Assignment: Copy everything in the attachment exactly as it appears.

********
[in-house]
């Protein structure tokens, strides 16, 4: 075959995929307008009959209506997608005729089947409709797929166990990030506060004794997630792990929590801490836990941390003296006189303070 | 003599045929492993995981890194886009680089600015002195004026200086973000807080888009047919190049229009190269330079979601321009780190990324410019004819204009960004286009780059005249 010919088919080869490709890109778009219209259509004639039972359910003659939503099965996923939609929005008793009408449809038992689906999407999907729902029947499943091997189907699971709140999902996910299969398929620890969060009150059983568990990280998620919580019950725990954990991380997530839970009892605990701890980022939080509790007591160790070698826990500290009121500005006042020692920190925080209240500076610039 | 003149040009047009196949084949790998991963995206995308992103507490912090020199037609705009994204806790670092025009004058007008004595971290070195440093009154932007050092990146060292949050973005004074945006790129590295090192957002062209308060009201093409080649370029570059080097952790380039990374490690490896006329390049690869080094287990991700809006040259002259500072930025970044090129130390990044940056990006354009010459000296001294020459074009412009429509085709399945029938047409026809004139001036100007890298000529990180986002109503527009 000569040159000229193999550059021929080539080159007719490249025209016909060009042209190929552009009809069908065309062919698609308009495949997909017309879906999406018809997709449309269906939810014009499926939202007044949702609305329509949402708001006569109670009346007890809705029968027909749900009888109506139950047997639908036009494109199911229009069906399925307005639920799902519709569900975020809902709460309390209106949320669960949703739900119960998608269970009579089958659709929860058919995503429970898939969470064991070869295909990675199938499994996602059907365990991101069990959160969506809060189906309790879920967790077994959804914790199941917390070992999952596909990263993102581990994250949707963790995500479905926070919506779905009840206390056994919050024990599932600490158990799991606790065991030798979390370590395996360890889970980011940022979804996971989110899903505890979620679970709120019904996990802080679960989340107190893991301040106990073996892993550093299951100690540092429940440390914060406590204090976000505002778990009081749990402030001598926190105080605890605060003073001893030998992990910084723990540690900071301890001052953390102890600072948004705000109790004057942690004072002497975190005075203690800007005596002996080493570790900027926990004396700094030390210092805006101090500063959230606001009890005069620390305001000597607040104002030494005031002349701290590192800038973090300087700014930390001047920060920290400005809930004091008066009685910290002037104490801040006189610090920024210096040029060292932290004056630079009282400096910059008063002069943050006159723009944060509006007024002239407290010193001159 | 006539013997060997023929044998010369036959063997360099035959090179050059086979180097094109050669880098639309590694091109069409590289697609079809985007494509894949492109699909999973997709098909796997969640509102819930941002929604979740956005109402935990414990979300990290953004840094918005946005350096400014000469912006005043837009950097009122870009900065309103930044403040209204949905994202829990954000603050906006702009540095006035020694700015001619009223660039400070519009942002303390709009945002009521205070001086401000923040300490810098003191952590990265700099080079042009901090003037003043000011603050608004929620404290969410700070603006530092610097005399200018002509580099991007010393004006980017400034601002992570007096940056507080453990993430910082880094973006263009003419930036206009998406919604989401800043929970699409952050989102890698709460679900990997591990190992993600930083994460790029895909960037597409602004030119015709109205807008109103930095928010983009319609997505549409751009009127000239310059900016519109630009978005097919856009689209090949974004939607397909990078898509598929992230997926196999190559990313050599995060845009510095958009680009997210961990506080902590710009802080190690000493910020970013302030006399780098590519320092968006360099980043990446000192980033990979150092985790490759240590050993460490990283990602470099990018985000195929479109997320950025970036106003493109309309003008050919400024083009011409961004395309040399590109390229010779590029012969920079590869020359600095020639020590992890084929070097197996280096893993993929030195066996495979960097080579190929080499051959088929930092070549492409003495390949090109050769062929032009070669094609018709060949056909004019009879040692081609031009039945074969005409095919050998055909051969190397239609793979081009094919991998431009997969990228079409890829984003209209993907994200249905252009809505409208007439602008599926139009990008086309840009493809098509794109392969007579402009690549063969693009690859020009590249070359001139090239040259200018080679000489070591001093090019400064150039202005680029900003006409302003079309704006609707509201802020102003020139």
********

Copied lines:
[in-house]
């Protein structure tokens, strides 16, 4: 075959995929307008009959209506997608005729089947409709797929166990990030506060004794997630792990929590801490836990941390003296006189303070 | 003599045929492993995981890194886009680089600015002195004026200086973000807080888009047919190049229009190269330079979601321009780190990324410019004819204009960004286009780059005249 010919088919080869490709890109778009219209259509004639039972359910003659939503099965996923939609929005008793009408449809038992689906999407999907729902029947499943091997189907699971709140999902996910299969398929620890969060009150059983568990990280998620919580019950725990954990991380997530839970009892605990701890980022939080509790007591160790070698826990500290009121500005006042020692920190925080209240500076610039 | 003149040009047009196949084949790998991963995206995308992103507490912090020199037609705009994204806790670092025009004058007008004595971290070195440093009154932007050092990146060292949050973005004074945006790129590295090192957002062209308060009201093409080649370029570059080097952790380039990374490690490896006329390049690869080094287990991700809006040259002259500072930025970044090129130390990044940056990006354009010459000296001294020459074009412009429509085709399945029938047409026809004139001036100007890298000529990180986002109503527009 000569040159000229193999550059021929080539080159007719490249025209016909060009042209190929552009009809069908065309062919698609308009495949997909017309879906999406018809997709449309269906939810014009499926939202007044949702609305329509949402708001006569109670009346007890809705029968027909749900009888109506139950047997639908036009494109199911229009069906399925307005639920799902519709569900975020809902709460309390209106949320669960949703739900119960998608269970009579089958659709929860058919995503429970898939969470064991070869295909990675199938499994996602059907365990991101069990959160969506809060189906309790879920967790077994959804914790199941917390070992999952596909990263993102581990994250949707963790995500479905926070919506779905009840206390056994919050024990599932600490158990799991606790065991030798979390370590395996360890889970980011940022979804996971989110899903505890979620679970709120019904996990802080679960989340107190893991301040106990073996892993550093299951100690540092429940440390914060406590204090976000505002778990009081749990402030001598926190105080605890605060003073001893030998992990910084723990540690900071301890001052953390102890600072948004705000109790004057942690004072002497975190005075203690800007005596002996080493570790900027926990004396700094030390210092805006101090500063959230606001009890005069620390305001000597607040104002030494005031002349701290590192800038973090300087700014930390001047920060920290400005809930004091008066009685910290002037104490801040006189610090920024210096040029060292932290004056630079009282400096910059008063002069943050006159723009944060509006007024002239407290010193001159 | 006539013997060997023929044998010369036959063997360099035959090179050059086979180097094109050669880098639309590694091109069409590289697609079809985007494509894949492109699909999973997709098909796997969640509102819930941002929604979740956005109402935990414990979300990290953004840094918005946005350096400014000469912006005043837009950097009122870009900065309103930044403040209204949905994202829990954000603050906006702009540095006035020694700015001619009223660039400070519009942002303390709009945002009521205070001086401000923040300490810098003191952590990265700099080079042009901090003037003043000011603050608004929620404290969410700070603006530092610097005399200018002509580099991007010393004006980017400034601002992570007096940056507080453990993430910082880094973006263009003419930036206009998406919604989401800043929970699409952050989102890698709460679900990997591990190992993600930083994460790029895909960037597409602004030119015709109205807008109103930095928010983009319609997505549409751009009127000239310059900016519109630009978005097919856009689209090949974004939607397909990078898509598929992230997926196999190559990313050599995060845009510095958009680009997210961990506080902590710009802080190690000493910020970013302030006399780098590519320092968006360099980043990446000192980033990979150092985790490759240590050993460490990283990602470099990018985000195929479109997320950025970036106003493109309309003008050919400024083009011409961004395309040399590109390229010779590029012969920079590869020359600095020639020590992890084929070097197996280096893993993929030195066996495979960097080579190929080499051959088929930092070549492409003495390949090109050769062929032009070669094609018709060949056909004019009879040692081609031009039945074969005409095919050998055909051969190397239609793979081009094919991998431009997969990228079409890829984003209209993907994200249905252009809505409208007439602008599926139009990008086309840009493809098509794109392969007579402009690549063969693009690859020009590249070359001139090239040259200018080679000489070591001093090019400064150039202005680029900003006409302003079309704006609707509201802020102003020139």